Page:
Kramp-Karrenbauer was widely seen as the chosen successor to Chancellor Angela Merkel, due to step down from the German leadership in 2021, but a series of electoral misses, divisions over the party’s direction and an apparent lack of authority prompted the CDU leader and defense minister to step down.
A leadership race is expected to take place in summer and there are already possible contenders for the role, including several that lost out to Kramp-Karrenbauer in the party leadership election in December 2018.
Friedrich Merz (who was narrowly beaten by Kramp-Karrenbauer in the leadership vote), current Health Minister Jens Spahn and the state premier of North Rhine-Westphalia, Armin Laschet, are seen as front-runners in a forthcoming leadership race.
Markus Söder, the head of the CDU’s Bavarian sister party, the Christian Social Union (CSU) and the CDU’s Daniel Günther or Raplhp Brinkhaus are candidates with an outside chance, analysts say.
“The purchasing power of private households could be increased with a reduction in the tax burden, as could the investment power of companies,” Merz, a corporate lawyer and millionaire, noted.
Florian Hense and Holger Schmieding, economists at Berenberg Bank, noted Monday that the favorites to replace AKK as party leader are Merz and Laschet.
Laschet’s experience as state prime minister of North Rhine-Westphalia would make him well suited to lead a coalition with the Greens. “He would be a candidate of continuity – which could not only be an advantage. Many in the party may regard him as too close to Merkel, though,” they noted.
Merz, meanwhile, they noted, is “well supported by those in the CDU base who look for a bigger change after Merkel’s reign. Having come only narrowly behind AKK in late 2018, he may have a slight advantage over Laschet who did not run at the time. He may be better suited to take on the right-wing AfD than the other candidates.”
Traditionalists Vs. Centrists
But Jens Spahn – aged 40, gay and staunchly Conservative (and a contender for the leadership) paid tribute to Kramp-Karrenbauer, saying he had “great respect for this unexpected decision” and that she had brought the party together.
“The separation of party leadership and chancellery was a difficult situation. It is AKK’s credit for bringing the CDU and CSU together again. The cohesion of our party must now be our guiding principle,” he said.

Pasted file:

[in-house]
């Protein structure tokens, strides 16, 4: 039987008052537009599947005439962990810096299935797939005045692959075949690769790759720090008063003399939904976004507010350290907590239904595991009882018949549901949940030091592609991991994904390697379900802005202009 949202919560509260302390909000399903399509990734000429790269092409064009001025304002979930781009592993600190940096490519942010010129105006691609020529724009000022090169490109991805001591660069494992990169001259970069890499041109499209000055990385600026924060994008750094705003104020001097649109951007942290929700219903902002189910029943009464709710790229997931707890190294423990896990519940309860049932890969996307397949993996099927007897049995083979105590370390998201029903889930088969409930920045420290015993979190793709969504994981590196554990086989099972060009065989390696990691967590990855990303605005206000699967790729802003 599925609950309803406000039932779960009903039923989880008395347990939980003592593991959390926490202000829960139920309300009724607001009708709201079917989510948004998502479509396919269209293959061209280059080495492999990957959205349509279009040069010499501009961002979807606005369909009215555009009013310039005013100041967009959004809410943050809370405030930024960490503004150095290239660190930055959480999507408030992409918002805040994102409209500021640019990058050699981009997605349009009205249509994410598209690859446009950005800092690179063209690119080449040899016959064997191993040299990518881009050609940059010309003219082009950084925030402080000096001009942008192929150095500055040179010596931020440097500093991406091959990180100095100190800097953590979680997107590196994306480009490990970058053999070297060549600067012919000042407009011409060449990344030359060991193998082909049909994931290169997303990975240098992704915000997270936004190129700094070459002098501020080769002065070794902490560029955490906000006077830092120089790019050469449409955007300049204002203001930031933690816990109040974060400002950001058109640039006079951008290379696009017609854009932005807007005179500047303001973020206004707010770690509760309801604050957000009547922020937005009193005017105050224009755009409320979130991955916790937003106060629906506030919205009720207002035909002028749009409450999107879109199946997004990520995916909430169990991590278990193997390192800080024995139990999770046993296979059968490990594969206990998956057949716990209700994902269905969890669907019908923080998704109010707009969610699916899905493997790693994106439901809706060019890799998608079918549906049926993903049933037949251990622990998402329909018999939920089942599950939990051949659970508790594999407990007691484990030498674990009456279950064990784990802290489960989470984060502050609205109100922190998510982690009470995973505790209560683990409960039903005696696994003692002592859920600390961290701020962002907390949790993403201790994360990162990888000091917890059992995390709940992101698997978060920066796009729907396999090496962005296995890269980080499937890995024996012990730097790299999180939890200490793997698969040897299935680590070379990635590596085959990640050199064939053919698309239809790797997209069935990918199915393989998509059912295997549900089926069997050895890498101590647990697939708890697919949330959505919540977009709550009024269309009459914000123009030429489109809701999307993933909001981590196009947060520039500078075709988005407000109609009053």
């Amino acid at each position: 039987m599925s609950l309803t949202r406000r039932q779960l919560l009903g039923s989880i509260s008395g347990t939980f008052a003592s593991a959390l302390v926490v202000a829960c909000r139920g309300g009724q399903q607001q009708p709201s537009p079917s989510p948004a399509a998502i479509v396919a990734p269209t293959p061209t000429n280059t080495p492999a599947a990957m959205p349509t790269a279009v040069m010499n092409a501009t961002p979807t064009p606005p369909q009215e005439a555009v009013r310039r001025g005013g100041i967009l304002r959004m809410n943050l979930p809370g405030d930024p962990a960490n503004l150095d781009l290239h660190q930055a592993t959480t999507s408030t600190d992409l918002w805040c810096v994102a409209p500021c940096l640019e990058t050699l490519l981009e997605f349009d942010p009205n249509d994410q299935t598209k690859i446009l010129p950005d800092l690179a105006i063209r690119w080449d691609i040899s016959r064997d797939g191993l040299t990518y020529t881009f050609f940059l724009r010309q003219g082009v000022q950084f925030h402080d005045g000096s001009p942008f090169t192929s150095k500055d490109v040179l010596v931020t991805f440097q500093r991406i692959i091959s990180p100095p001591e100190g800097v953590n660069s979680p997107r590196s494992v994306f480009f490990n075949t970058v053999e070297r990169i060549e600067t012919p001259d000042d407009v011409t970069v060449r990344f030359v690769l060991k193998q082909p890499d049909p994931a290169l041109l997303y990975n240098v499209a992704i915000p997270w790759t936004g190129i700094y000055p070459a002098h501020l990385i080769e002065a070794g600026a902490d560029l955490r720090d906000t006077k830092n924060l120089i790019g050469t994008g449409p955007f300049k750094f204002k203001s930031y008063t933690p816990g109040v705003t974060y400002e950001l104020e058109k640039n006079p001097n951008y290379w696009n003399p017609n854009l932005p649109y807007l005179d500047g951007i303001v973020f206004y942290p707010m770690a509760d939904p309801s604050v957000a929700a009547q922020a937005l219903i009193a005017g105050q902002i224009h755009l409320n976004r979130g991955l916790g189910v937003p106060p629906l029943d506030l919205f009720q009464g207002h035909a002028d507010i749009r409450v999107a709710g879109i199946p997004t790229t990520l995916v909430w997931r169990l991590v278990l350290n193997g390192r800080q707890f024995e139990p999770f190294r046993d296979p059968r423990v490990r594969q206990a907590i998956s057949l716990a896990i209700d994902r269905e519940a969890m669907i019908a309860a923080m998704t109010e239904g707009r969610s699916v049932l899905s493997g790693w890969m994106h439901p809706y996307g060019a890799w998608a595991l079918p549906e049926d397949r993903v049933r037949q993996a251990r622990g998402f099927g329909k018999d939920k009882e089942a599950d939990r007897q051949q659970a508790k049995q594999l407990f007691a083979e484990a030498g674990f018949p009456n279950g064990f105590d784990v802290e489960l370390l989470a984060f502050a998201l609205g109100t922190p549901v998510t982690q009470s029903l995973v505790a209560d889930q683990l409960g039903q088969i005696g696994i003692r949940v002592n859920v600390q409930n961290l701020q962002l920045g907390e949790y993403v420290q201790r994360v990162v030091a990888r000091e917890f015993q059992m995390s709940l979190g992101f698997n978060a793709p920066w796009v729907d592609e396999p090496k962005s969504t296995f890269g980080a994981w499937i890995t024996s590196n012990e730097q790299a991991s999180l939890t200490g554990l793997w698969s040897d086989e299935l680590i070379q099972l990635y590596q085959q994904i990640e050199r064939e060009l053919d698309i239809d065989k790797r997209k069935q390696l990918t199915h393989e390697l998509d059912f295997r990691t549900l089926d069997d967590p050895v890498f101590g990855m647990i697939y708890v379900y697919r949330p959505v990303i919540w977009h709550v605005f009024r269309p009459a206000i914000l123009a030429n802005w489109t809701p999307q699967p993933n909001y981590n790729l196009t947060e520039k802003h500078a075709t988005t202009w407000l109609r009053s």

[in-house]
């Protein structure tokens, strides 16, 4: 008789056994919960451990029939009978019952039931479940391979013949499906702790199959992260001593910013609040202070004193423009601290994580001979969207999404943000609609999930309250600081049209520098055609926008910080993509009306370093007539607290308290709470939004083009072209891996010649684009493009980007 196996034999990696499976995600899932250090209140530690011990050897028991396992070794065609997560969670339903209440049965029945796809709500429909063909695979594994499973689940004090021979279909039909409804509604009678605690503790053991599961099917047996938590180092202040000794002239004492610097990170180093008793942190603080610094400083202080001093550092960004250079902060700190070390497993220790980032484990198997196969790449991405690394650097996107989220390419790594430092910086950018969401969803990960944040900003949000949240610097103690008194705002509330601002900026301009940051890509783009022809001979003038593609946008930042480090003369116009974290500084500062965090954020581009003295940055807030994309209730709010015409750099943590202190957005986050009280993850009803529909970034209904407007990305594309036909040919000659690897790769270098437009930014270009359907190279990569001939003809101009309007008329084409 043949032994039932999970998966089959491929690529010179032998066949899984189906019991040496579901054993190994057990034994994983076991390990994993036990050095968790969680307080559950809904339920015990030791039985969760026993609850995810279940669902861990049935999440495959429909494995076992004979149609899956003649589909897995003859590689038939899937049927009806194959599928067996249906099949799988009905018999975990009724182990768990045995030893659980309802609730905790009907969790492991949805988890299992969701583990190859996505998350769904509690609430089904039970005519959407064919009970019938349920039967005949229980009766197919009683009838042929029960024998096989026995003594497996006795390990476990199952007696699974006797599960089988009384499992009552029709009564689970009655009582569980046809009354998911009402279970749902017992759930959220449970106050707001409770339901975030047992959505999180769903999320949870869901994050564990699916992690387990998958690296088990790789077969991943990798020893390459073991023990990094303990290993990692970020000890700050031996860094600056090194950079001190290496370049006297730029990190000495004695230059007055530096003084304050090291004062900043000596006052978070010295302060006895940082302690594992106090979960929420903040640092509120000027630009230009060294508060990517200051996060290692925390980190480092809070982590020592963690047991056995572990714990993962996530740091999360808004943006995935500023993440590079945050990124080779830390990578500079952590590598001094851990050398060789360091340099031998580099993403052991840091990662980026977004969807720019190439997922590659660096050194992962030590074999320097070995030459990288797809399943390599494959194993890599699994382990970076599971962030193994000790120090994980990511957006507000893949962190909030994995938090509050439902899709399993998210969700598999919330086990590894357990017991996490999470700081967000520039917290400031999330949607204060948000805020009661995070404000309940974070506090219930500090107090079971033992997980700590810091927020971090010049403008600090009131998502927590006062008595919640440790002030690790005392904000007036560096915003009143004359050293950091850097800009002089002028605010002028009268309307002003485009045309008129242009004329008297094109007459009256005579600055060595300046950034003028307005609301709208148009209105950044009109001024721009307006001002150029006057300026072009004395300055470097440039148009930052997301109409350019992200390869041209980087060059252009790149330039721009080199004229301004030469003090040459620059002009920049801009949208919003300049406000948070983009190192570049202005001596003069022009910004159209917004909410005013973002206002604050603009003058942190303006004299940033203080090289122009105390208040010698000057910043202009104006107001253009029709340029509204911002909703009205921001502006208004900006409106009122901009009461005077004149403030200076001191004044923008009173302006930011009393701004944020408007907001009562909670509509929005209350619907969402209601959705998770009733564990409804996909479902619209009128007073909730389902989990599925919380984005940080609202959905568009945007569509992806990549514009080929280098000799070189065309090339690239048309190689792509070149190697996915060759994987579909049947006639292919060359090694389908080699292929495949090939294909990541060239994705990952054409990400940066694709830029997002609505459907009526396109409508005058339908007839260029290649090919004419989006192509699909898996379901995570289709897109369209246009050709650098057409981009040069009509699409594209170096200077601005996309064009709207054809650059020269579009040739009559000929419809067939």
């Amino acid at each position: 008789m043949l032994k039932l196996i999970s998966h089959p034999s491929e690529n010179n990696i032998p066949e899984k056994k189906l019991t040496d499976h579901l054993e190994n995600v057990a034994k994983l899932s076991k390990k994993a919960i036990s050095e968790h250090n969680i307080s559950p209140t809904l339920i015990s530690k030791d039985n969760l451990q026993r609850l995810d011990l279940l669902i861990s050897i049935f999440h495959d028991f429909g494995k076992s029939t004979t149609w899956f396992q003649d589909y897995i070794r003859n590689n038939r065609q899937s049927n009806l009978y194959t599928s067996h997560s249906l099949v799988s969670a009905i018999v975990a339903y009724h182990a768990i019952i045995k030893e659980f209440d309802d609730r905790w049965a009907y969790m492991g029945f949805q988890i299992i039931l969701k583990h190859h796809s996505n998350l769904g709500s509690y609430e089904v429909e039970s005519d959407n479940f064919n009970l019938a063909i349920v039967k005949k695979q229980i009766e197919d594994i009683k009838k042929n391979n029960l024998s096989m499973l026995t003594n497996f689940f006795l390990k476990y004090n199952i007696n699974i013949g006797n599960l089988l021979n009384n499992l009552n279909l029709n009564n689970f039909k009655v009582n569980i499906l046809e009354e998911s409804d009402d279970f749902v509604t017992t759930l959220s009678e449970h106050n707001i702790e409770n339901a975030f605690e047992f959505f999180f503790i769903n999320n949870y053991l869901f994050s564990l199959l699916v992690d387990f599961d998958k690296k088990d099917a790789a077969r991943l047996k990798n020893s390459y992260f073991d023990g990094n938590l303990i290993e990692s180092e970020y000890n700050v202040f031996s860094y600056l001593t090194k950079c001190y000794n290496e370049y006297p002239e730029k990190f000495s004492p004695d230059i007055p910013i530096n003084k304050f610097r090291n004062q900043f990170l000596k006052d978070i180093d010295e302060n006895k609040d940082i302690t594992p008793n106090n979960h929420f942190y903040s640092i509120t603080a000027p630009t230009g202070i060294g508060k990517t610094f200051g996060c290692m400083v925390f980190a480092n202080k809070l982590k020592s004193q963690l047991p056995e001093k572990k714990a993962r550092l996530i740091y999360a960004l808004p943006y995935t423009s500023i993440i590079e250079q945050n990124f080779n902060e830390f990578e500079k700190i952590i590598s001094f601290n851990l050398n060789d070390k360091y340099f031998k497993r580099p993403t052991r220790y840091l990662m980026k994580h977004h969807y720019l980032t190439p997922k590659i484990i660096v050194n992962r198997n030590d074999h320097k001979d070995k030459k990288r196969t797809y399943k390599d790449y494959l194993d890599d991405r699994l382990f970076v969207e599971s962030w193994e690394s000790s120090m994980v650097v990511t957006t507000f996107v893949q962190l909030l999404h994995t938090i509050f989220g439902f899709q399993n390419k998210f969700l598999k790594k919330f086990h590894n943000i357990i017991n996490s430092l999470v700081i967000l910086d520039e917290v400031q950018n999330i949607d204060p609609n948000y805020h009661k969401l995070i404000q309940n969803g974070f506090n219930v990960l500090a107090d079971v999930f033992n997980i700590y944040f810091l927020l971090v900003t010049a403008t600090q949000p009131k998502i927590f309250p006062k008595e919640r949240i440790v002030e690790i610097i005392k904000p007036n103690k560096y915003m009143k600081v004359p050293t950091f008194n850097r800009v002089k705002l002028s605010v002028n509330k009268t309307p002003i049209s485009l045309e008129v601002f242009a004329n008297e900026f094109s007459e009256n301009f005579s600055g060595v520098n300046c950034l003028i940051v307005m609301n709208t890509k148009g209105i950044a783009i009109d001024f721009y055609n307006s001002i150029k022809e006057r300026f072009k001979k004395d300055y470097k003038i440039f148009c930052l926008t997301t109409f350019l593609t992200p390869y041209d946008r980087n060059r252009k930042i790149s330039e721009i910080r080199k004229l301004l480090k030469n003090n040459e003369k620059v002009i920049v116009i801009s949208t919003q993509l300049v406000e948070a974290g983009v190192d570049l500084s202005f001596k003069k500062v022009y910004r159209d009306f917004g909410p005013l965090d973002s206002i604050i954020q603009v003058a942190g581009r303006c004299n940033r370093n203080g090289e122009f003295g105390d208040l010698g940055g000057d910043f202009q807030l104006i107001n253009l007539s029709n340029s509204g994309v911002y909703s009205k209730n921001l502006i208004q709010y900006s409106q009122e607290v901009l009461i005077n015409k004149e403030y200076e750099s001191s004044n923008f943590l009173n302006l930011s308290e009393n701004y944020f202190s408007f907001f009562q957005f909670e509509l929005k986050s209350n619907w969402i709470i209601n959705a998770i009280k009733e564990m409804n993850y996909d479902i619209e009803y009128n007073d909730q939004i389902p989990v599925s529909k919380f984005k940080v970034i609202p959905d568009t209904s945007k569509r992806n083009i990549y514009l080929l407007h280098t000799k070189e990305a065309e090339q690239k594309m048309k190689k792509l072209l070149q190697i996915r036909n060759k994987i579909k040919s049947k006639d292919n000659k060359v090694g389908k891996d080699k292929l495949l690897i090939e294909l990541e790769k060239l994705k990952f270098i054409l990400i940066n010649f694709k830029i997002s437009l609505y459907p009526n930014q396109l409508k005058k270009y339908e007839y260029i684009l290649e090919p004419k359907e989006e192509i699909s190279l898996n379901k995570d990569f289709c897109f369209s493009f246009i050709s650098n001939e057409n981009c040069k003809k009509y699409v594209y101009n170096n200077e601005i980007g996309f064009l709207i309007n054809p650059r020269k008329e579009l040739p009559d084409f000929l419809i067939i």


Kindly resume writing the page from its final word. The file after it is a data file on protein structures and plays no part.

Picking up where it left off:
Assessing the top candidates for the CDU leadership, J.P. Morgan Economist Greg Fuzesi said that a “new CDU leadership election may produce a less Merkel-friendly and a more fiscally-conservative leader” such as Friedrich Merz, given that Kramp-Karrenbauer was essentially an ally of Merkel.
“But, in any case, the process of replacing Kramp-Karrenbauer will involve heated and divisive debates within the CDU about the party’s direction and perhaps reduce the likelihood of significant new policy initiatives by the German government in the meantime. Other parties also still face pressures, with the new leadership team of the SPD having failed to have any impact on the polls. Hence, new elections cannot be ruled out at some point.”
Franca Wolf, Europe analyst at global risk consultancy Verisk Maplecroft, said that Spahn and Laschet would likely continue Merkel’s centrist direction, while victory for Merz would signal a return to the CDU’s “more traditionally conservative roots.”
The recent state vote in the small state of Thuringia, which prompted a political earthquake, was seen as a deciding factor behind Kramp-Karrenbauer’s departure. The election had seen the regional branch of the CDU voted with the far-right, anti-immigration Alternative for Germany (AfD) party to elect a new state premier.
The regional CDU vote was seen as an open defiance of the party leadership in Berlin, and the breaking of a political taboo in Germany, to not associate with the AfD.
Emily Mansfield, principle economist at the Economist Intelligence Unit, said all the contenders would face “the same problem: how to reconcile differences between the state-level and federal-level positions of the party, and how to balance tough competition from the AfD (especially in east Germany) with the fact that the CDU’s next coalition partner is most likely to be The Greens,” she said Monday.
“The CDU is currently under to reinvent itself for the post-Merkel period while at the same time navigating an increasingly fragmented political scene, and the coalition-building difficulties that this leads to. The key areas of debate within the CDU as the election approaches will be immigration, defence and fiscal policy, and the party’s positioning on these with respect to the AfD and The Greens.”
Carsten Nickel, the deputy director of research at Teneo Intelligence, agreed that the Green Party could gain an advantage from the current disunity in the CDU.
“AKK’s resignation takes the CDU to where it was some 18 months ago, when Merkel declared that she would not run again for the party leadership. As discussed back then, the structural question of the CDU’s programmatic orientation post-Merkel will be more important than whether a representative of the traditional or the centrist wing presides over the party. In the meantime, the CDU’s awkward balancing act leaves the Greens with the potential to take over the political center,” he said in a note Monday.